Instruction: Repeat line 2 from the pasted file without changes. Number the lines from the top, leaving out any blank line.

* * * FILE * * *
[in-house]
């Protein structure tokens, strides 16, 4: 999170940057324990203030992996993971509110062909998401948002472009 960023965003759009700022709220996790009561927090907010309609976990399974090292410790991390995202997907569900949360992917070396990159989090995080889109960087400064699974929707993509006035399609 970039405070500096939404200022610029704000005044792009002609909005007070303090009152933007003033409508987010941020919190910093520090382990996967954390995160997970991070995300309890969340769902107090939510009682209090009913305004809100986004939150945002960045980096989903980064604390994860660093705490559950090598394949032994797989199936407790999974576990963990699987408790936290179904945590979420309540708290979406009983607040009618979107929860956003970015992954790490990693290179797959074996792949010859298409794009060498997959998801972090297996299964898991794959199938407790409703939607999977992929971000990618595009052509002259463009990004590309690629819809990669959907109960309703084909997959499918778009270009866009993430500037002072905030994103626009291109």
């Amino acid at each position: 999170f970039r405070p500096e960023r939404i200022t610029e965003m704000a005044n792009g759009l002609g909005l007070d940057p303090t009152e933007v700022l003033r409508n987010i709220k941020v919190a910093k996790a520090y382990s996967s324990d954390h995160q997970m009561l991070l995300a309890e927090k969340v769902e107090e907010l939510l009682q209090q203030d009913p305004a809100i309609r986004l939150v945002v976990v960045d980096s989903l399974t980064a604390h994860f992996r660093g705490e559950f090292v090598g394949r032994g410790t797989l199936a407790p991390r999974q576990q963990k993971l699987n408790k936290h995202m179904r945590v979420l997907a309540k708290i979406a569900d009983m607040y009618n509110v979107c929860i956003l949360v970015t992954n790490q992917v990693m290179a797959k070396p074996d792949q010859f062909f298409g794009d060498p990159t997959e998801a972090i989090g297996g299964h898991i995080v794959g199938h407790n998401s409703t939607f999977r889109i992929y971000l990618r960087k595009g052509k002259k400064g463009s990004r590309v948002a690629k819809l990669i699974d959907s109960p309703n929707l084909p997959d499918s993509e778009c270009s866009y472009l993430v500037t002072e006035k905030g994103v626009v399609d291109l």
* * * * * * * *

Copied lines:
């Protein structure tokens, strides 16, 4: 999170940057324990203030992996993971509110062909998401948002472009 960023965003759009700022709220996790009561927090907010309609976990399974090292410790991390995202997907569900949360992917070396990159989090995080889109960087400064699974929707993509006035399609 970039405070500096939404200022610029704000005044792009002609909005007070303090009152933007003033409508987010941020919190910093520090382990996967954390995160997970991070995300309890969340769902107090939510009682209090009913305004809100986004939150945002960045980096989903980064604390994860660093705490559950090598394949032994797989199936407790999974576990963990699987408790936290179904945590979420309540708290979406009983607040009618979107929860956003970015992954790490990693290179797959074996792949010859298409794009060498997959998801972090297996299964898991794959199938407790409703939607999977992929971000990618595009052509002259463009990004590309690629819809990669959907109960309703084909997959499918778009270009866009993430500037002072905030994103626009291109």